Some stand out as the new options in the Windows Hyper-V 10 as the new viewing options that disturbed enough as DPI, zoom and resolution.

But one of the news that the attention is the Windows Configuration Designer (, a tool that allows you to customize an image or create a file of standardization.

Before the WCD needed to install all Windows ADK to use MDT or other features, and now we can just use the GUI-mode Windows 10 WCD:


Who can download Windows 10 Creators Update

As an update, any machine that already has Windows 10, noting that the offer of free Windows upgrade finished already for a long time.

For it administrators is good to remember that we now have the Windows Enterprise E3 and E5 with specific resources delivered as a service.

Who use the Windows Enterprise needs to recreate the image if you have used the LTSB in deployments.

For details of the Windows Services:

Site for Network Test with Azure

Very common when we at projects with Azure terms the questioning about the costs and resources available outside local datacenter versus latency.

To equalize this kind of situation, we can use the site


Besides the latency test we can do tests of download and upload, ranges of IP used for each datacenter, and other interesting information.

Fix for SCCM 2016 build 1610 in the OSD for Windows 10

As is known to all that have updated to SCCM 2016, now the builds are downloaded and installed directly on console (

However, with the update to build several 1610 had problems of “0x80091007 (Hash value is not correct)” in the OSD log when applied Windows image 10, an error that was not documented.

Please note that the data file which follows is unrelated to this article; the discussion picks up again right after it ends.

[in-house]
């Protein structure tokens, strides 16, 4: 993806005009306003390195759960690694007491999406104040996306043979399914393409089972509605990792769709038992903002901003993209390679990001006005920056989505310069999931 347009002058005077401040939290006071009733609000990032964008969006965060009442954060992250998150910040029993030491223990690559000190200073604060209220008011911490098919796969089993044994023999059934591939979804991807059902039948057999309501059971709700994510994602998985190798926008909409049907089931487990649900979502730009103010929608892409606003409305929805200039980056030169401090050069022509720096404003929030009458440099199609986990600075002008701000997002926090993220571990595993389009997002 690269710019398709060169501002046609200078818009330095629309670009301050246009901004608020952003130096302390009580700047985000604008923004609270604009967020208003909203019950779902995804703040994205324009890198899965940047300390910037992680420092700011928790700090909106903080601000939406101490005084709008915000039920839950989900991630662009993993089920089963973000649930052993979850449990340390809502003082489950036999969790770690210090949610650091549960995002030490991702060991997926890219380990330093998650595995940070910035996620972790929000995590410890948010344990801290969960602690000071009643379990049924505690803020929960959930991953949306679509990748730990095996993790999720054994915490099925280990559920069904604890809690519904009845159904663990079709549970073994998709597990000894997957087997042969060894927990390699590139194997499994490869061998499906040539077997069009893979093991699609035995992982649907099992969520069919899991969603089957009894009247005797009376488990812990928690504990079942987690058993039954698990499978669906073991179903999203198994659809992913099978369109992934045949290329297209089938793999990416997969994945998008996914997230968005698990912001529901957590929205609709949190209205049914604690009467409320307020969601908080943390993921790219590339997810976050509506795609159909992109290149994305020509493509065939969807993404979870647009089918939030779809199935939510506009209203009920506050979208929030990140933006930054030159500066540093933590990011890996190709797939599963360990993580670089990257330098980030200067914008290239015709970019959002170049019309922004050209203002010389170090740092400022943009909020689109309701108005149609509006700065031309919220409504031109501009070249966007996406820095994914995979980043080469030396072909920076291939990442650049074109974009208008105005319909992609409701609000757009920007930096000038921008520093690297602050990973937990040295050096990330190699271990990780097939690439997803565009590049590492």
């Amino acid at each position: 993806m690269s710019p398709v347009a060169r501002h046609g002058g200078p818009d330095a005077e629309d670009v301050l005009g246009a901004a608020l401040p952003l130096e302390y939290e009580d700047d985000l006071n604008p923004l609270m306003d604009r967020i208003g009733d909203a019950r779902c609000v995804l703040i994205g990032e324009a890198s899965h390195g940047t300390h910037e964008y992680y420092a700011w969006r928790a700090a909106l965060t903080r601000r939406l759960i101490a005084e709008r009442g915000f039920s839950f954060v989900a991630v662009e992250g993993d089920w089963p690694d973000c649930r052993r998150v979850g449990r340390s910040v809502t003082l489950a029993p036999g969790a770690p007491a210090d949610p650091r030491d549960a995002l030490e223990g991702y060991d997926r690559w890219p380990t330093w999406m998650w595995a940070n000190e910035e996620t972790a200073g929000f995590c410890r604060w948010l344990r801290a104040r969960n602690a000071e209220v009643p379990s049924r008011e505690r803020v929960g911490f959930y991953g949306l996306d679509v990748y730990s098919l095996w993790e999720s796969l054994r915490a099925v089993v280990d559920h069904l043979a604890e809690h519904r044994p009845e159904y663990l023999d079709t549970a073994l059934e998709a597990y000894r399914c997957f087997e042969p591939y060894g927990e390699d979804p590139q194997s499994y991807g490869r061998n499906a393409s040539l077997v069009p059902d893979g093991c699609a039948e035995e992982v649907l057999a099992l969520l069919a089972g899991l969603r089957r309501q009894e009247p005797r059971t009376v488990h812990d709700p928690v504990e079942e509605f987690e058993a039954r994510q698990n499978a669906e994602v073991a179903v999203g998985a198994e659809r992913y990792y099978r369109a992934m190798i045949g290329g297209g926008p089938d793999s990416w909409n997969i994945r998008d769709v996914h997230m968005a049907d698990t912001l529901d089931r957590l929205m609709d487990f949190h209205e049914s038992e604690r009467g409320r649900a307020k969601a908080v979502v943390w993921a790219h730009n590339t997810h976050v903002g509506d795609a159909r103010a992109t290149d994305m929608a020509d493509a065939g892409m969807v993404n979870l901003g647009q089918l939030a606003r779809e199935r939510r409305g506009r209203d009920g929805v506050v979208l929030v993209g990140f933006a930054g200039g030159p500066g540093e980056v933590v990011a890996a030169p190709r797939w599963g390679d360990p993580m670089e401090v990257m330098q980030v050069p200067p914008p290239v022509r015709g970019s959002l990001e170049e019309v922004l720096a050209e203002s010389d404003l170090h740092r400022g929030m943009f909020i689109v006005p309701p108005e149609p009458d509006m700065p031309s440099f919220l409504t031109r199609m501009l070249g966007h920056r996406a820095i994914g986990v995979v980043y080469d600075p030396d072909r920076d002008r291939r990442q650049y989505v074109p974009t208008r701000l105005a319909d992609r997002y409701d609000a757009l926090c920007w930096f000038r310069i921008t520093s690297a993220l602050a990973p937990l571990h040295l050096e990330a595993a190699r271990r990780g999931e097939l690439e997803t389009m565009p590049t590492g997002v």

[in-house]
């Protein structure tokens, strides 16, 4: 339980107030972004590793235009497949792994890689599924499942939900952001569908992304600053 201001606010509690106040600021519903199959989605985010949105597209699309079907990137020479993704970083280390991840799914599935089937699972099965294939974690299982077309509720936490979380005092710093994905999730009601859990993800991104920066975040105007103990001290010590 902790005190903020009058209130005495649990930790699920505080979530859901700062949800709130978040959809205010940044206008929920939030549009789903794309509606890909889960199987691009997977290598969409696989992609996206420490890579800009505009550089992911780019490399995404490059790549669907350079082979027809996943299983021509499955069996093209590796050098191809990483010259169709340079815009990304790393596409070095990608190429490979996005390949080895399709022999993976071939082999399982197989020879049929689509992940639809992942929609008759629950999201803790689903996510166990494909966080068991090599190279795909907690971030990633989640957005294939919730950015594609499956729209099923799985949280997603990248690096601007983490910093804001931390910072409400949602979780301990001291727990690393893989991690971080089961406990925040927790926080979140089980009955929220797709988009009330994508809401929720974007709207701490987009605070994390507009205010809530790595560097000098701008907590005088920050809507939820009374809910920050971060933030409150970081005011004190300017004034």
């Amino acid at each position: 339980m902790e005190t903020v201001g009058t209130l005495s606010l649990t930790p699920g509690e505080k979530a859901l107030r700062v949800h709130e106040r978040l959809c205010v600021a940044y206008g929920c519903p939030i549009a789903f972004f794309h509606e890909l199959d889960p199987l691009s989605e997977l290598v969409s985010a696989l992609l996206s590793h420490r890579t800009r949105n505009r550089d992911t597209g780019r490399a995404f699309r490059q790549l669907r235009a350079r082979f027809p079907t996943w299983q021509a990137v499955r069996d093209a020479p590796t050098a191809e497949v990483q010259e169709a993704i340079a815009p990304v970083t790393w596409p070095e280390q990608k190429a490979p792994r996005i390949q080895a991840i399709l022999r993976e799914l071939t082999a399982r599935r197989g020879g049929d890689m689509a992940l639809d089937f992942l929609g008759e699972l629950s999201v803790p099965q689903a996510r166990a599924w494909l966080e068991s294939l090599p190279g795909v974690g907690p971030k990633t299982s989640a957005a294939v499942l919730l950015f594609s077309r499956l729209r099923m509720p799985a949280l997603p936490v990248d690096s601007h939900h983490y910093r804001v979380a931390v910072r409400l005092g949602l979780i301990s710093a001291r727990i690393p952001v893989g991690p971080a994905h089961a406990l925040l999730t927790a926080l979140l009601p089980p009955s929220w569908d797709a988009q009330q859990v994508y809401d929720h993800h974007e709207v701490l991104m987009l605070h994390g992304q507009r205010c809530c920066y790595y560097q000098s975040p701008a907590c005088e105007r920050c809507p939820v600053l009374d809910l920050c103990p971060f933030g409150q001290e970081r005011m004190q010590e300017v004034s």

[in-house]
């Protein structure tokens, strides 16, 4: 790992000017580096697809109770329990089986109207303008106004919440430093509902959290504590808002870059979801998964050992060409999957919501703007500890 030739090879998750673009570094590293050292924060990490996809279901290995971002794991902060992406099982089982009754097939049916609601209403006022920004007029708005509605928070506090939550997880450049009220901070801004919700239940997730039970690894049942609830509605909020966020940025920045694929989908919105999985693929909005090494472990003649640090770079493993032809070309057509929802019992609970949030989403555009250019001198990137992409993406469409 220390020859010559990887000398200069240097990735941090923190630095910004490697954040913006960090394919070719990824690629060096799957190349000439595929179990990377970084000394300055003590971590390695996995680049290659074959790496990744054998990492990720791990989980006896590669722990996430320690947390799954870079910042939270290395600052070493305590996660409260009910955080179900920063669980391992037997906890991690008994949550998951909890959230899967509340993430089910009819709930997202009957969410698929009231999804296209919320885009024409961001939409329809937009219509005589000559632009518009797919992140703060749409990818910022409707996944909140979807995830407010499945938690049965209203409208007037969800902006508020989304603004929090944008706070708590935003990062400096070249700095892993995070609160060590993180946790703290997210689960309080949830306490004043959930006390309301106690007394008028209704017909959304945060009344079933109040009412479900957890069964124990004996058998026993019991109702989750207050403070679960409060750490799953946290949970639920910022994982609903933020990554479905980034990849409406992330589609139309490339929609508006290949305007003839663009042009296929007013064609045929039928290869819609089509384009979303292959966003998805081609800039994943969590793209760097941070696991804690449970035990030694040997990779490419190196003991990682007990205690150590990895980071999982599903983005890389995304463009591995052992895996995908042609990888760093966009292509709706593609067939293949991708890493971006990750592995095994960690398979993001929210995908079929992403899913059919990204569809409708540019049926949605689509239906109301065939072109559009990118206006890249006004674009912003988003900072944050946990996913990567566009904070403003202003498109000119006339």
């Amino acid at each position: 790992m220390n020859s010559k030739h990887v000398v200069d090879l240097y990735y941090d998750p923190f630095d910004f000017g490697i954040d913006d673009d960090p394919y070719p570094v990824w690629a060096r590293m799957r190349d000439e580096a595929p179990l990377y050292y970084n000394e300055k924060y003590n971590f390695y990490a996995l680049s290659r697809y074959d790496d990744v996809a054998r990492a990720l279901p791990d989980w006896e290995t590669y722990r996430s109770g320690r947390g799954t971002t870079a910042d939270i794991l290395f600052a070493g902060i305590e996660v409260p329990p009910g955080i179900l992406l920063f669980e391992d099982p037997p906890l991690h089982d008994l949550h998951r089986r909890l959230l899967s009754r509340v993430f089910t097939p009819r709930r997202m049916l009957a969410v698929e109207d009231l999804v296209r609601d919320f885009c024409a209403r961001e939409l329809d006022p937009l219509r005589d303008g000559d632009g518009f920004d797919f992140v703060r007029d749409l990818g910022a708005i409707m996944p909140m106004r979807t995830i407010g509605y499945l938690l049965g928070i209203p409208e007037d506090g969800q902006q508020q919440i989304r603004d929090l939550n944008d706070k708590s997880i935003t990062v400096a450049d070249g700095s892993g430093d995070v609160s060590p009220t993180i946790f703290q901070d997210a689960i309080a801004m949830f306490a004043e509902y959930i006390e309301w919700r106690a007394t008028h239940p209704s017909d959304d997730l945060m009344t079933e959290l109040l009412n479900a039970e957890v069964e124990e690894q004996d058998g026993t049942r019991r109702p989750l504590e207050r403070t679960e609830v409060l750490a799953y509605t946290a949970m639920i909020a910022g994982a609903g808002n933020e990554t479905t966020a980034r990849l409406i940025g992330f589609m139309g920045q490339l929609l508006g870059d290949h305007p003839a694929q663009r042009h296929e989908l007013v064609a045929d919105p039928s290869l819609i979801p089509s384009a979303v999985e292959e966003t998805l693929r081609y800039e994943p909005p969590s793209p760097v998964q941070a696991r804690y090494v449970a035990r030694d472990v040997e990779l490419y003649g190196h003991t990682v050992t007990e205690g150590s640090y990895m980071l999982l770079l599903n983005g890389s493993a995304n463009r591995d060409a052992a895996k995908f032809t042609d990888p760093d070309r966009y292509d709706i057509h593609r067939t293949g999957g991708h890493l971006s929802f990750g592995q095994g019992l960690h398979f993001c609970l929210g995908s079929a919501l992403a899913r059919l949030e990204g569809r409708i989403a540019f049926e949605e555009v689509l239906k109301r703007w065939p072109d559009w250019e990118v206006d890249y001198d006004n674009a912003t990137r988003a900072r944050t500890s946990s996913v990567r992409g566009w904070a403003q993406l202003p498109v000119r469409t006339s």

Well, Microsoft has released on Monday a Hotfix for this problem and a few others who are described in KB 4010155:

If you have SCCM 2016 Build 1610, between the console and wait for the hotfix installation to download then install it:


New RoadMap and Licensing Windows Server 2016

After the release of Windows Server 2016 received several questions about the future (roadmap) and the Windows Server licensing.

This post ir part of series about SAM: 

New Life cycle for Windows Server

As an example, the Windows 10 was released on build 1511, upgraded to 1606 and other builds are already available for those who are part of the program Windows Insider.

The same concept will be adopted with Windows Server, which guaranteed 10 years of useful life with updates, but with two options:

  1. Windows Server 2016 Desktop Experience (installation pradrão) and Server Core – in this version the lifetime will be of 10 years. This model is the same 10 Windows called LTSB (Long Term Service Branch).
  2. Windows Server Nano -in this version the lifetime is 10 years and the updates are for build and Windows 10. This model of updates is called CBB (Current Branch for Business) and complies with the “Modern Lifecycle Policy”.

Reference: and

We will better understand what it means and how it is different from the current model.

In Windows 2012 new features were always added in R2 and Service Packs, IE, it was necessary to wait up to two years to get the new features of the OS.